Table of Contents
International Journal of Microwave Science and Technology
Volume 2013 (2013), Article ID 207308, 11 pages
http://dx.doi.org/10.1155/2013/207308
Research Article

Microwave-Osmotic Dehydration of Cranberries under Continuous Flow Medium Spray Conditions

Department of Food Science and Agricultural Chemistry, McGill University, Macdonald Campus, 21,111 Lakeshore Road, Ste. Anne de Bellevue, Montreal, QC, Canada H9X 3V9

Received 26 March 2012; Accepted 5 December 2012

Academic Editor: Tanmay Basak

Copyright © 2013 Derek Wray and Hosahalli S. Ramaswamy. This is an open access article distributed under the Creative Commons Attribution License, which permits unrestricted use, distribution, and reproduction in any medium, provided the original work is properly cited.

Abstract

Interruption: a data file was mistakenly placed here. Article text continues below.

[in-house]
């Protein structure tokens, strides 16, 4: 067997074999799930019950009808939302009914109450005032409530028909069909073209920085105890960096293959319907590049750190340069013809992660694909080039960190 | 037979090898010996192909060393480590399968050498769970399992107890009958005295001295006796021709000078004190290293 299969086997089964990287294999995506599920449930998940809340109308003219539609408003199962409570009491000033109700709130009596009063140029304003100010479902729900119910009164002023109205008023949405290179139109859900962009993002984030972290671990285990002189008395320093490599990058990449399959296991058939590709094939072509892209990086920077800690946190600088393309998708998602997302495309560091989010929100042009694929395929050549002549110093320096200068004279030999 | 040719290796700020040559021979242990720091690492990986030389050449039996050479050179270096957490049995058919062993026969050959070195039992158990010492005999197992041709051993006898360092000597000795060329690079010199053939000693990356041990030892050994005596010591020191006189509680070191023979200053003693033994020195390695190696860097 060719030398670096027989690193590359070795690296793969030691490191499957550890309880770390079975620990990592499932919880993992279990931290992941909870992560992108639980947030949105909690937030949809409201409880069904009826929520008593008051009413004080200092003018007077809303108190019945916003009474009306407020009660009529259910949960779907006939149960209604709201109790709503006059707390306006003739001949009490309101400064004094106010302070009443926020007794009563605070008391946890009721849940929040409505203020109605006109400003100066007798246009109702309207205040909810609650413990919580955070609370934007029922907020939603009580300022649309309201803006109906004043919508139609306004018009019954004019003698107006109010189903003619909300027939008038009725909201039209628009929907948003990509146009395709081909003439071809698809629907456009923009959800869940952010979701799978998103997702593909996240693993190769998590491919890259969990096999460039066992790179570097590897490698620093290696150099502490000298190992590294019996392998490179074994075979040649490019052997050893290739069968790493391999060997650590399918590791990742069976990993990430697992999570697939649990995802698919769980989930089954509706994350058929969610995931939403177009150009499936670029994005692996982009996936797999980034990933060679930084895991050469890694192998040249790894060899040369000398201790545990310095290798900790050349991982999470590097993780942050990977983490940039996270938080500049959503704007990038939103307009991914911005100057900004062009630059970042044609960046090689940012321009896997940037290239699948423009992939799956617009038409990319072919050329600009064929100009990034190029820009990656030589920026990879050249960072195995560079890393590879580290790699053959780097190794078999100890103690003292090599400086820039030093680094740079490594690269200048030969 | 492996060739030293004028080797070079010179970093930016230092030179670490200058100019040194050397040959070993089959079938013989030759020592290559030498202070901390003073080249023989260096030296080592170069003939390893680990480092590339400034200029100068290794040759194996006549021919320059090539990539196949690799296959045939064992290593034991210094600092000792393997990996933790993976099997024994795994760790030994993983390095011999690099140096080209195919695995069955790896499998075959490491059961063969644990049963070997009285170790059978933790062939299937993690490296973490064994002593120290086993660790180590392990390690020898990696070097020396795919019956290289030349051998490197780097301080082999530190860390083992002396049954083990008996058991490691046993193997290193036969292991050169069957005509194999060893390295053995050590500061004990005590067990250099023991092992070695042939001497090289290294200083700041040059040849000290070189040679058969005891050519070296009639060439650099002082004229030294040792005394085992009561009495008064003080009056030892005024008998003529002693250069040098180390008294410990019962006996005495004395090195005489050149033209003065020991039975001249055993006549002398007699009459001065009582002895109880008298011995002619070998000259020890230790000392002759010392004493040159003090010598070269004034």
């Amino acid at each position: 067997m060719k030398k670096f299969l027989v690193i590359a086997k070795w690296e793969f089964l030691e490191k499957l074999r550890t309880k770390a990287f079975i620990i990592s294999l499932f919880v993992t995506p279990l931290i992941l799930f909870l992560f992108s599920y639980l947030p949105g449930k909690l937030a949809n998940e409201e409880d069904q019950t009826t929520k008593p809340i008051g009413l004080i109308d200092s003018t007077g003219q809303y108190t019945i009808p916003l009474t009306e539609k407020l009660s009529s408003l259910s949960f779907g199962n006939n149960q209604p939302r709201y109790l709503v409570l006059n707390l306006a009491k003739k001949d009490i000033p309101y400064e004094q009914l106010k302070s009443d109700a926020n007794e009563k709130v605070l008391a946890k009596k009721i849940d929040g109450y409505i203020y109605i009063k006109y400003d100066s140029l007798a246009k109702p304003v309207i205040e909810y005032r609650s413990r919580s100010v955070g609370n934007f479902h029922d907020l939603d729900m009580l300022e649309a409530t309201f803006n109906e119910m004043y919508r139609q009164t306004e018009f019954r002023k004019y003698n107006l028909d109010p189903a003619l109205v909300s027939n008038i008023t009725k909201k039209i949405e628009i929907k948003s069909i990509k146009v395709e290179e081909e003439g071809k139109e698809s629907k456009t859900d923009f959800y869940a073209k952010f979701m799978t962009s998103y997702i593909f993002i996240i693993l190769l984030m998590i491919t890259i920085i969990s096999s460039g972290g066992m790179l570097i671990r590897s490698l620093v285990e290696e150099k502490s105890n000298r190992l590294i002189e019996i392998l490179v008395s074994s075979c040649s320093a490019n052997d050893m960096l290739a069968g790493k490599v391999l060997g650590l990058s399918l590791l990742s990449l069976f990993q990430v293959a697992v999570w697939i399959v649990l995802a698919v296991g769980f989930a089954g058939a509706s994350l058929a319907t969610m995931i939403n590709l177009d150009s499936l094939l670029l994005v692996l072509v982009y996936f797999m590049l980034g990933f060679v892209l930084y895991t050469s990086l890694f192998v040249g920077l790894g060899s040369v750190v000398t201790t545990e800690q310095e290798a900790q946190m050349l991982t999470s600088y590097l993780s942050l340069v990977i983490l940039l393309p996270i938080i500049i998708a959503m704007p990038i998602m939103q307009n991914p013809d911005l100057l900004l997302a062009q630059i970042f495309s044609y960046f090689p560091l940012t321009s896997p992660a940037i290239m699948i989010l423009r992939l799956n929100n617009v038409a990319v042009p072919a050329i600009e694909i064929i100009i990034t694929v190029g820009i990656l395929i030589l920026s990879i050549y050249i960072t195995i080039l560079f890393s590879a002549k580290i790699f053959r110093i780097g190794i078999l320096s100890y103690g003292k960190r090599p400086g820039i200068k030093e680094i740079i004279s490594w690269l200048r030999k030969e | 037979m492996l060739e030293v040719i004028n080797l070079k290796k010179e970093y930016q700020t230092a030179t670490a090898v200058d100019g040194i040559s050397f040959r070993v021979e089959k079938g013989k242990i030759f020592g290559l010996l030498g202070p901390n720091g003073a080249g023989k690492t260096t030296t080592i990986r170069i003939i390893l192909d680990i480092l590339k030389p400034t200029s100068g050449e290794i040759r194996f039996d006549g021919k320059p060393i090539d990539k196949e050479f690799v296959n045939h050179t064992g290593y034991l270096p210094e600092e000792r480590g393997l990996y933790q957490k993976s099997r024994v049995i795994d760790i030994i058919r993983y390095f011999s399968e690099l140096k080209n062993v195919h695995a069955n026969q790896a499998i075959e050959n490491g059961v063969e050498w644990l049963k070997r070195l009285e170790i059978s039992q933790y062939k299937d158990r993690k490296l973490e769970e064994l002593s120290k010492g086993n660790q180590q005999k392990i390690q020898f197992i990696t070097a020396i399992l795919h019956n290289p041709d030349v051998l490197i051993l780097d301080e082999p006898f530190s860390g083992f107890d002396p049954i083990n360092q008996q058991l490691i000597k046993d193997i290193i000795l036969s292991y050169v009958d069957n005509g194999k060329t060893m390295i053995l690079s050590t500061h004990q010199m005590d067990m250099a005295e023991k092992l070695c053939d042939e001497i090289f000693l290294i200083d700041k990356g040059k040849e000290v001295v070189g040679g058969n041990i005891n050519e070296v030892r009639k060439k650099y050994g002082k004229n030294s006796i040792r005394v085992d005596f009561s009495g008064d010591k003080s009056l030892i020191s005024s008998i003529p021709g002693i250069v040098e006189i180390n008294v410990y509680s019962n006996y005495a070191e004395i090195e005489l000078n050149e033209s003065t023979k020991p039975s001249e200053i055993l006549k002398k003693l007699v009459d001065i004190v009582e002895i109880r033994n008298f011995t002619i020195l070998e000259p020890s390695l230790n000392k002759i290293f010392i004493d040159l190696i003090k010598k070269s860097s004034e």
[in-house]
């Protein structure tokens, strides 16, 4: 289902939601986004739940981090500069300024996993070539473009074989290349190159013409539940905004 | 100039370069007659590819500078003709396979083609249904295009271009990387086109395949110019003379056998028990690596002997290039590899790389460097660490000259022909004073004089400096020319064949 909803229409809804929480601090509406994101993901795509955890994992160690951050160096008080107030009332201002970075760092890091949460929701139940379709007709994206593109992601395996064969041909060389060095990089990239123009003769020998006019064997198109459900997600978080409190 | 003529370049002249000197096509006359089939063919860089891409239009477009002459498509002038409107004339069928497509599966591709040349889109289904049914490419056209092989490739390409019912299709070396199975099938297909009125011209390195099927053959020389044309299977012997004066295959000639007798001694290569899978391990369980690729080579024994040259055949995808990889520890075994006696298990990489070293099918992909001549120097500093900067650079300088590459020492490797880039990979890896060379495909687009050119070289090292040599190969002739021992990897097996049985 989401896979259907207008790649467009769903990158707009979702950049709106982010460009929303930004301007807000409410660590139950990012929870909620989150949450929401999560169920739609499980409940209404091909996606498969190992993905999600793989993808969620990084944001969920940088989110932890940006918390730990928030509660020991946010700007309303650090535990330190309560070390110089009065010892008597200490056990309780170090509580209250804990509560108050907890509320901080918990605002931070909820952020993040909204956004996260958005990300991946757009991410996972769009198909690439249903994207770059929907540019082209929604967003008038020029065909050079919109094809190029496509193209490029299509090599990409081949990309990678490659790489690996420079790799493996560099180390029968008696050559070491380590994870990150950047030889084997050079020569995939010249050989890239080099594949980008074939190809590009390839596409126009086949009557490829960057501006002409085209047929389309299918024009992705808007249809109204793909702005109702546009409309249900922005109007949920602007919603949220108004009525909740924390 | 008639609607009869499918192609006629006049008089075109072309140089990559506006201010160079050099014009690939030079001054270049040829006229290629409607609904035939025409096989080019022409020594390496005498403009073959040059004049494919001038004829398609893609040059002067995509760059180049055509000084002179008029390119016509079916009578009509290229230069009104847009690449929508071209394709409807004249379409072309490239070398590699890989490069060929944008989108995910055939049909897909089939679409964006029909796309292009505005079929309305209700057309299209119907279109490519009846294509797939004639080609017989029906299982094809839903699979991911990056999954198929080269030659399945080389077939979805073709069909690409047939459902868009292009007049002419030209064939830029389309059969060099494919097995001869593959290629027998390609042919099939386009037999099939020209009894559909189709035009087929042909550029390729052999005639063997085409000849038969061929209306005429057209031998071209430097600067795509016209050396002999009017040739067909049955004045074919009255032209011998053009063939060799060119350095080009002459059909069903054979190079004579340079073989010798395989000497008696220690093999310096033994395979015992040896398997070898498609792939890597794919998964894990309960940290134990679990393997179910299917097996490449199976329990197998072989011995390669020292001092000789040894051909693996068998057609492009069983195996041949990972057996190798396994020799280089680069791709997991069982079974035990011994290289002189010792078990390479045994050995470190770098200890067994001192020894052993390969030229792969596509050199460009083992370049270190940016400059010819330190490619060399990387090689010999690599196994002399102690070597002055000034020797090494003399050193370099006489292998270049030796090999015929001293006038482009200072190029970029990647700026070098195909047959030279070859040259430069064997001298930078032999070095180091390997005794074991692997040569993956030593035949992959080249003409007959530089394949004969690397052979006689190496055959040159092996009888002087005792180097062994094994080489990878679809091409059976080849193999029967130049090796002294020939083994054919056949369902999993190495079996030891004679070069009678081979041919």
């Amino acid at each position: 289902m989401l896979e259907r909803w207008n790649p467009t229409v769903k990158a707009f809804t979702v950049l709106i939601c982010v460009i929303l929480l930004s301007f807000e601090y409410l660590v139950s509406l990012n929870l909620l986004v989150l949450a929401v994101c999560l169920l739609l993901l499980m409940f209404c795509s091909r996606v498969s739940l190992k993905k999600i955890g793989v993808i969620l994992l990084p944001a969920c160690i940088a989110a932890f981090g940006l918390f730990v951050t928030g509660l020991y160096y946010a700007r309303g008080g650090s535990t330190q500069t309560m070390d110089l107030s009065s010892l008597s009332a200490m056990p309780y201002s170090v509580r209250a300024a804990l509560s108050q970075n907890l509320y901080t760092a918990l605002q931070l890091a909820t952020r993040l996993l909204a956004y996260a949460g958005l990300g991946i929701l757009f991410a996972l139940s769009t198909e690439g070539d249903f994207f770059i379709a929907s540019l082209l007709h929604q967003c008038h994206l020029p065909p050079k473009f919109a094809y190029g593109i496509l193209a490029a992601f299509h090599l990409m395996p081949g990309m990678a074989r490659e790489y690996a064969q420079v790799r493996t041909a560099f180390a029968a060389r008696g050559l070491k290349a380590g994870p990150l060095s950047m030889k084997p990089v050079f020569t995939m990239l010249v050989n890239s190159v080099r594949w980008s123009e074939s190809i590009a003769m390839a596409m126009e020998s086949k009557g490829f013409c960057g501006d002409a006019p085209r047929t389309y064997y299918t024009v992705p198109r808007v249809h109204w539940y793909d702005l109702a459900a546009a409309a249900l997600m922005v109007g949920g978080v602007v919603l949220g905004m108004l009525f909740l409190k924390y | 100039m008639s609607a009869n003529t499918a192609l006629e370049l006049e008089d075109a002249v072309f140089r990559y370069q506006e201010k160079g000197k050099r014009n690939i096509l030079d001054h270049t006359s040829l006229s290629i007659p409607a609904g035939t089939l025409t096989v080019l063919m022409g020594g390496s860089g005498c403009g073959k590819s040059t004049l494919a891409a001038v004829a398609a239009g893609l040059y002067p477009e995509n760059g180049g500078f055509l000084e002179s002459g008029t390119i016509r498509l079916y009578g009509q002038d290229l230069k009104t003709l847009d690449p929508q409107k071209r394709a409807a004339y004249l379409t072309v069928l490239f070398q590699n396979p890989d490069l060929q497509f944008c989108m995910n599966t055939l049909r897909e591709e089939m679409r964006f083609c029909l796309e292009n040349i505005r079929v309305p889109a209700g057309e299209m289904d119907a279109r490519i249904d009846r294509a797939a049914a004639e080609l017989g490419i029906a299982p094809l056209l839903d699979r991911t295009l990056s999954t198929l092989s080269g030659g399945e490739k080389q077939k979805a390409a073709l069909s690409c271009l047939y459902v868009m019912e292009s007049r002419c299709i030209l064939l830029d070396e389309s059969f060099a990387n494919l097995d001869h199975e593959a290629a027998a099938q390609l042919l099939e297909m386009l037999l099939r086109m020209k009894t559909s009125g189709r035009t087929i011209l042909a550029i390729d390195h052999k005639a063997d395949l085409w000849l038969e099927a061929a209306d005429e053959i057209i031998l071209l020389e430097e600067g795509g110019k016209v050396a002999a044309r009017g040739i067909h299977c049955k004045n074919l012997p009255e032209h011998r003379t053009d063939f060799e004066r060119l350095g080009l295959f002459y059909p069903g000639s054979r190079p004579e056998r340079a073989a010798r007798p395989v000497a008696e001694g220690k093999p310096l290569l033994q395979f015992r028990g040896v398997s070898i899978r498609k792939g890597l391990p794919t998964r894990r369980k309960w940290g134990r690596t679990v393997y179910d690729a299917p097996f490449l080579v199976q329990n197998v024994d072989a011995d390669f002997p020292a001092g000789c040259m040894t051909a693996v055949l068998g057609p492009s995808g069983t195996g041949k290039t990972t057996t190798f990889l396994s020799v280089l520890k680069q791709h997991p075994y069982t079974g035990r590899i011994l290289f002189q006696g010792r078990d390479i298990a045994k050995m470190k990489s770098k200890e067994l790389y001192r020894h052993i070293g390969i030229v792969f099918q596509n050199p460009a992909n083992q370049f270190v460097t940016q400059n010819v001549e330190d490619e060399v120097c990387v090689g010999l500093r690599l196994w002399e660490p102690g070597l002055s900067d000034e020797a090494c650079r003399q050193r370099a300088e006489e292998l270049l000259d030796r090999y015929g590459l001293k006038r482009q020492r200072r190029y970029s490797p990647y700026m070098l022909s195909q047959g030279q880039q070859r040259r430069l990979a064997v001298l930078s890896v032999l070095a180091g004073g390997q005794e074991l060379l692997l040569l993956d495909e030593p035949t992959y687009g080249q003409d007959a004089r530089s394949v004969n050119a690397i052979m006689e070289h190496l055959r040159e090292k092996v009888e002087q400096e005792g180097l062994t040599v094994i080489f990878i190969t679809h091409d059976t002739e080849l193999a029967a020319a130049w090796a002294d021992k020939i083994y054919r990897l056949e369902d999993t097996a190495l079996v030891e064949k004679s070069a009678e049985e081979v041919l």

Microwave-osmotic dehydration of cranberries was evaluated under continuous flow medium spray (MWODS) conditions after some pretreatments. A central composite rotatable design was used with three input variables at five levels (temperature, 33°C–67°C; sucrose concentration, 33°B–67°B; and contact time, 5–55 min). Responses were moisture loss (ML), solids gain (SG), and weight reduction (WR) as well as color and texture parameters. The responses were related to process variables using response surface methodology and statistical analysis: each model was tested for lack of fit to assure nonsignificance and each process variable was tested for significance . Temperature was found to have the most prominent effect as it was significant with all drying (ML, SG, and WR) and quality (hardness and chewiness) parameters, while contact time was found to be significant with ML and WR. Concentration wasn’t found to be significant for any response. Increasing skin pretreatment severity generally promoted SG but had little effect on ML. The exception was chemical peeling, which favored ML but had no effect on SG. Overall, MWODS enables food dehydration in a much faster period of time than conventional osmotic dehydration (COD), while specifically promoting moisture loss over solids gain.